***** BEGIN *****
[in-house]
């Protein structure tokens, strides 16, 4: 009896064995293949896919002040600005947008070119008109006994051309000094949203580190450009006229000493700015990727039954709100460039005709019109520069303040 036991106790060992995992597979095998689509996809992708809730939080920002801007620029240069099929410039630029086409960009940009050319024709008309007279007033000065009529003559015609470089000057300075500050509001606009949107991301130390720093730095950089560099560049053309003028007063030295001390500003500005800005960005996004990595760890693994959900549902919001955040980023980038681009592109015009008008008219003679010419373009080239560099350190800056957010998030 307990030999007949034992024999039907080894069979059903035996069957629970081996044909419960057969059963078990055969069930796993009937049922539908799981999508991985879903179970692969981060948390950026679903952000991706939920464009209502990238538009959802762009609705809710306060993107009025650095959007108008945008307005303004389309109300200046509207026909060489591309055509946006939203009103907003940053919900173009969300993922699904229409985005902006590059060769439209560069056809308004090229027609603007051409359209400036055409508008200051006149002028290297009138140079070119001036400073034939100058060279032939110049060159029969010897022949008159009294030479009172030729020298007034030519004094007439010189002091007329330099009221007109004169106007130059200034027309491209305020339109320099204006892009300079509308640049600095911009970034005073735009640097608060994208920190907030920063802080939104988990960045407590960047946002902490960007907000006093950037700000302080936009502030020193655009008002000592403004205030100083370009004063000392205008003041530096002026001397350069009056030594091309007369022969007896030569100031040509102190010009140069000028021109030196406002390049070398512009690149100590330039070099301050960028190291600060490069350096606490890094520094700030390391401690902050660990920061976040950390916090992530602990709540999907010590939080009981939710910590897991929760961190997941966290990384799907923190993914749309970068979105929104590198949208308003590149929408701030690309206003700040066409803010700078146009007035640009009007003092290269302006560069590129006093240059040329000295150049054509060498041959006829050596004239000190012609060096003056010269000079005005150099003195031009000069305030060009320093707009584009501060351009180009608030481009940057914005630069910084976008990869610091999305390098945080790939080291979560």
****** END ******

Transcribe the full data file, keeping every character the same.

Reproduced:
[in-house]
């Protein structure tokens, strides 16, 4: 009896064995293949896919002040600005947008070119008109006994051309000094949203580190450009006229000493700015990727039954709100460039005709019109520069303040 036991106790060992995992597979095998689509996809992708809730939080920002801007620029240069099929410039630029086409960009940009050319024709008309007279007033000065009529003559015609470089000057300075500050509001606009949107991301130390720093730095950089560099560049053309003028007063030295001390500003500005800005960005996004990595760890693994959900549902919001955040980023980038681009592109015009008008008219003679010419373009080239560099350190800056957010998030 307990030999007949034992024999039907080894069979059903035996069957629970081996044909419960057969059963078990055969069930796993009937049922539908799981999508991985879903179970692969981060948390950026679903952000991706939920464009209502990238538009959802762009609705809710306060993107009025650095959007108008945008307005303004389309109300200046509207026909060489591309055509946006939203009103907003940053919900173009969300993922699904229409985005902006590059060769439209560069056809308004090229027609603007051409359209400036055409508008200051006149002028290297009138140079070119001036400073034939100058060279032939110049060159029969010897022949008159009294030479009172030729020298007034030519004094007439010189002091007329330099009221007109004169106007130059200034027309491209305020339109320099204006892009300079509308640049600095911009970034005073735009640097608060994208920190907030920063802080939104988990960045407590960047946002902490960007907000006093950037700000302080936009502030020193655009008002000592403004205030100083370009004063000392205008003041530096002026001397350069009056030594091309007369022969007896030569100031040509102190010009140069000028021109030196406002390049070398512009690149100590330039070099301050960028190291600060490069350096606490890094520094700030390391401690902050660990920061976040950390916090992530602990709540999907010590939080009981939710910590897991929760961190997941966290990384799907923190993914749309970068979105929104590198949208308003590149929408701030690309206003700040066409803010700078146009007035640009009007003092290269302006560069590129006093240059040329000295150049054509060498041959006829050596004239000190012609060096003056010269000079005005150099003195031009000069305030060009320093707009584009501060351009180009608030481009940057914005630069910084976008990869610091999305390098945080790939080291979560």